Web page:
Carbon Market Watch is currently in China to follow developments around the expected launch of 7 regional pilot emissions trading systems. We give a first overview about the state of play of the 7 pilots.
China’s emissions have more than doubled over the last decade. It now contributes about 30% of global greenhouse (GHG) gases and has per capita CO2 emissions that are almost as high as the ones in the European Union.
China is taking climate actions on many levels. It has made a voluntary pledge under the UNFCCC to lower CO2 per unit of GDP by 40-45% in 2020 compared to 2005 levels. It further committed to increase the share of non-fossil fuels in primary energy consumption to around 15% by 2020 and to increase forest coverage by 40 million hectares and forest stock volume by 1.3 billion cubic meters by 2020 from 2005 levels.
|Shanghai, Courtesy Diego Martinez
Towards a national Emissions Trading Scheme
China’s 12th Five Year Plan (2011-2015) lays out plans to “gradually develop a carbon trading market”. Recently, some sources have indicated that the National Development and Reform Commission (NDRC), which manages the implementation of climate policy in China, may propose an absolute emissions cap for China for the next Five Year Plan from 2016 – 2020.
China’s 12th Five Year Plan lays out plans to “gradually develop a carbon trading market”. China is currently implementing seven pilot emissions trading systems (ETS) which are expected to serve as testing ground for a national ETS to be implemented after 2016. The seven ETS could eventually regulate between 0.8 -1 billion tonnes of CO2. If those trading schemes were to be linked they could becoming the second largest cap-and-trade programme aside from the EU-ETS (which is about twice as big).
China has announced it will allow for policy interventions, such as price control mechanisms to ensure stable market conditions and to potentially avoid some of the difficulties that have marred the EU-ETS.
China’s Pilot Schemes
In October 2011, the NDRC designated 4 municipalities (Beijing, Chongqing, Shanghai and Tianjin), 2 provinces (Guangdong and Hubei) and the special economic zone of Shenzhen City as regions for ETS pilots. All except two have already adopted their implementation plans and are expected to start their ETS in the course of 2013. The emission caps for these scemes are not yet known.
|Source: SEI, 2012
Shenzhen and Shanghai will launch operations in June 2013. Given that both cities have few heavy industries, their ETS will also cover medium and small emitters commercial sectors such as airports, hotels and financial service providers. Shanghai’s ETS will also include its domestic aviation sector in its ETS.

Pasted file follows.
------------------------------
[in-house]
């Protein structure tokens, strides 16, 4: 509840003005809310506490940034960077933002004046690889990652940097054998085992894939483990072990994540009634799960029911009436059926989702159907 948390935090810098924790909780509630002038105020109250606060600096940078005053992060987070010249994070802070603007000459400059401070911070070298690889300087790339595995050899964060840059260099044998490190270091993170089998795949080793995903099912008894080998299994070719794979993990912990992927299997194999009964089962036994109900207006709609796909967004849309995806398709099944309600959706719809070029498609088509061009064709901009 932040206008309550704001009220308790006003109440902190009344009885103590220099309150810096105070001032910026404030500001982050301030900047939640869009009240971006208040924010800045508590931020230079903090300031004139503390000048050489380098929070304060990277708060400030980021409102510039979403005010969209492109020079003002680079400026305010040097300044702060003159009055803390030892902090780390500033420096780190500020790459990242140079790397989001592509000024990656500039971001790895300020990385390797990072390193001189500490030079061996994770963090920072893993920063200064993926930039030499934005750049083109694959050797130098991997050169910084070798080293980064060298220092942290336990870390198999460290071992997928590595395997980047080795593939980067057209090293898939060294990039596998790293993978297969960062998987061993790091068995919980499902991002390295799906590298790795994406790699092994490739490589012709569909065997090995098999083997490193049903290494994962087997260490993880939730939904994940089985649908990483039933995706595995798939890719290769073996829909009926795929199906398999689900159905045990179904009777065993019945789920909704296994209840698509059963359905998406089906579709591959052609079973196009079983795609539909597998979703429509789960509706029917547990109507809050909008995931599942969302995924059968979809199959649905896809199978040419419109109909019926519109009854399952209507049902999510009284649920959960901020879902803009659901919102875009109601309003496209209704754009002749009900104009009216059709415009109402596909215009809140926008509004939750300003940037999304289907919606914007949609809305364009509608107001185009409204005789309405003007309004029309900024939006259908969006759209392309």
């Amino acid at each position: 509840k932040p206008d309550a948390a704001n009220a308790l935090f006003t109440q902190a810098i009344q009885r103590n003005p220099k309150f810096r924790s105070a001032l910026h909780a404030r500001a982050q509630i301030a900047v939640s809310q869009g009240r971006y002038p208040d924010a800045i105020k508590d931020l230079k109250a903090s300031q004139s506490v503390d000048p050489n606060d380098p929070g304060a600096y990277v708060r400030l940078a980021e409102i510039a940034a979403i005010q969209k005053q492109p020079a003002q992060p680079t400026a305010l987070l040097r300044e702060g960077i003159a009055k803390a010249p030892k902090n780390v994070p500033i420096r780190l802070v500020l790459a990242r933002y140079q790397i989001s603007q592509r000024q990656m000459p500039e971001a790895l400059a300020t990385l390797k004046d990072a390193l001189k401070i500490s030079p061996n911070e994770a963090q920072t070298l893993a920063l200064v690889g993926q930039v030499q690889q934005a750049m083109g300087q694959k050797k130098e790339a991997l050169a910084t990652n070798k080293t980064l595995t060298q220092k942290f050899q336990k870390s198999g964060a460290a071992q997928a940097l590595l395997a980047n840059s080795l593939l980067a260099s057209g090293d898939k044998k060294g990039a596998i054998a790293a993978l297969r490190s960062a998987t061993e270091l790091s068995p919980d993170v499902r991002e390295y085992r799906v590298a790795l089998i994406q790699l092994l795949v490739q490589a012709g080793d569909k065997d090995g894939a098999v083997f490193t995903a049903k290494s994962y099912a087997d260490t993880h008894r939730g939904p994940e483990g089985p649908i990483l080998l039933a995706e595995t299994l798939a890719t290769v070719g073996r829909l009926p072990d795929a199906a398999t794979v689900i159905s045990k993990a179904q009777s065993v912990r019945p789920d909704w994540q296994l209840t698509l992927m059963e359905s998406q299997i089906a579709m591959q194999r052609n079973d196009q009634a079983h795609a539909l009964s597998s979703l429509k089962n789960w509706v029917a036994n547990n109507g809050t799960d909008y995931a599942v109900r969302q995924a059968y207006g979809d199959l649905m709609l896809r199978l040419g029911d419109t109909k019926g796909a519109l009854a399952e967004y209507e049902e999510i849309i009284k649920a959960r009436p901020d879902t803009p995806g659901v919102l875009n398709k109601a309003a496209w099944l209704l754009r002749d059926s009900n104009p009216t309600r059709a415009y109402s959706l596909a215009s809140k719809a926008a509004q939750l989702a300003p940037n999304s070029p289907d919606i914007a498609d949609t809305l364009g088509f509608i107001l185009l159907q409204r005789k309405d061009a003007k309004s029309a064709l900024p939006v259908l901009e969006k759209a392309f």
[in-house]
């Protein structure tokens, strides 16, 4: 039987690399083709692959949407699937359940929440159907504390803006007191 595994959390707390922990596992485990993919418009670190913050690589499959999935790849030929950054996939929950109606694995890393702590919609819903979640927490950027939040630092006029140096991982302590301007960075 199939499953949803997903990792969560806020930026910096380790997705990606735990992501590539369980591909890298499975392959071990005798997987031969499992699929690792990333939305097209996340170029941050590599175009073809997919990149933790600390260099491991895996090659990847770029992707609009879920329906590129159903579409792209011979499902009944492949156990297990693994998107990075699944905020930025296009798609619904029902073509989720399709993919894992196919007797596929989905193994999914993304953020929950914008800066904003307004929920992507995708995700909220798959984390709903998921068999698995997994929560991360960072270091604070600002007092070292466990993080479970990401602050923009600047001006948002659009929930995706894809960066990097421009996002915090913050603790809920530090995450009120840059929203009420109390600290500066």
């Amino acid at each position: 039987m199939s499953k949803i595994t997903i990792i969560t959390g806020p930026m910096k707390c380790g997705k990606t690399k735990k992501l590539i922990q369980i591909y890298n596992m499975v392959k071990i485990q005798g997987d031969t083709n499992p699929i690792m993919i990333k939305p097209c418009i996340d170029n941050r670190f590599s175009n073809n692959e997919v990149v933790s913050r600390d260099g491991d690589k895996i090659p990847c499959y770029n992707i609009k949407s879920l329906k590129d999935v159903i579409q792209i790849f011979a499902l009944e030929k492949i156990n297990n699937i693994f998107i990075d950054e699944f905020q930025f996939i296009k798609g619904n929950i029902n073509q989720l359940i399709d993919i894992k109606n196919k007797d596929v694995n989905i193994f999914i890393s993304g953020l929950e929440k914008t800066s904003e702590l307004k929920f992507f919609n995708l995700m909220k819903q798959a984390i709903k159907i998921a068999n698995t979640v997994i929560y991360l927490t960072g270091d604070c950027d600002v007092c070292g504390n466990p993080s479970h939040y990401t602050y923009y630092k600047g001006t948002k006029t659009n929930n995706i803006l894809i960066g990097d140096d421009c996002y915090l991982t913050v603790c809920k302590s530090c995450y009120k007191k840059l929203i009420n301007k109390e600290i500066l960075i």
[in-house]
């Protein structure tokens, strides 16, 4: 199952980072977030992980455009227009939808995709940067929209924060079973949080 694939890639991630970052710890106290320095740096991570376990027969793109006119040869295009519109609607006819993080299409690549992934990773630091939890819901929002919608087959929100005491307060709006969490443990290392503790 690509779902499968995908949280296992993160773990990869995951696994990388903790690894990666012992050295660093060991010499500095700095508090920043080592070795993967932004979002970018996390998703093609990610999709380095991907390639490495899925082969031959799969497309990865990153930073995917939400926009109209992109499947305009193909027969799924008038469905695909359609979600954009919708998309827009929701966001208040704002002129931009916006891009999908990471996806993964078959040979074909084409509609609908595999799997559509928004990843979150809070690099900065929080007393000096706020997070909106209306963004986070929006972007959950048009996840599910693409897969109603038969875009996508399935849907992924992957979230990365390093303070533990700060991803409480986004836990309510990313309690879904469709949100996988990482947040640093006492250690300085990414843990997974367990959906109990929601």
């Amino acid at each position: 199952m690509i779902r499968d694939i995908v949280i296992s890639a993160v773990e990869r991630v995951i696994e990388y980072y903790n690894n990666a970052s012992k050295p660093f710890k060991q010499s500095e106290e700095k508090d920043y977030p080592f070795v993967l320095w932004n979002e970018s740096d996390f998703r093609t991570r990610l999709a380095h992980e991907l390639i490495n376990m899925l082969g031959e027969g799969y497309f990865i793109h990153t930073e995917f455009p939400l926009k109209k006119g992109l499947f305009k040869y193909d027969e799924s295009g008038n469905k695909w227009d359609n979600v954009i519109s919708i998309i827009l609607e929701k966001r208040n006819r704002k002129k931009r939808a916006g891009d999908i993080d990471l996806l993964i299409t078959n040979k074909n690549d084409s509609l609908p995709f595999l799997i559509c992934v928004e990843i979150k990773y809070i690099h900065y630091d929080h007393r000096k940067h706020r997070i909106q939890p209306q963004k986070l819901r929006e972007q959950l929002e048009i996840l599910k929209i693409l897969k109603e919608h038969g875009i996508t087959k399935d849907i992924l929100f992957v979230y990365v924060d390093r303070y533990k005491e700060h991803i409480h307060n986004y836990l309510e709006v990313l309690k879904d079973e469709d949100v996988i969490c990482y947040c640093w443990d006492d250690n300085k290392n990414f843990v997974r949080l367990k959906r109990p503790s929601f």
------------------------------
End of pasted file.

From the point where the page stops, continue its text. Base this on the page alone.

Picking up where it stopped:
Table 1 below summarized some of the features of the seven ETS pilots.
|Table 1: Summary of features of Chinese ETS pilots (2013-2015) 
Chinese domestic offsets (CCERs)
All ETS pilots are expected to allow the use of Chinese Certified Emissions Reductions (CCERs) offsets. These offsets will be issued under a voluntary, government-administered Chinese offset program that is based on the CDM. The table above outlines likely provisions of CCERs in all seven ETS pilots. Demand for CCERs could be as high as 100 million per year by 2015.
The CCER program is currently being developed. China is the largest CDM host country in the world with more than 3600 projects registered and more than 800 million CDM offsets issued to date. CCER program rules will likely be similar to those of the CDM. The NDRC is expected to act as the ruling body, similar to the CDM Executive Board. The methodologies will be based on CDM methodologies and possibly include some simplifications.
It is too early to comment the ETS pilots or the CCER programme. It is for example unclear how China will address potential double counting issues. These could be partially avoided by focusing on non-CO2 projects in sectors that are not covered by any ETS. The CCER programme so far does not seem to limit project types to those that have more certain environmental integrity, such as for example coal-power projects. Carbon Market Watch will continue to observe the Chinese efforts to establish market-based mechanisms.
 Offset information taken from Presentation by Duan Maosheng from Tsinghua University, China / CDM Executive Board at the ETS Conference in Berlin 11 April 2013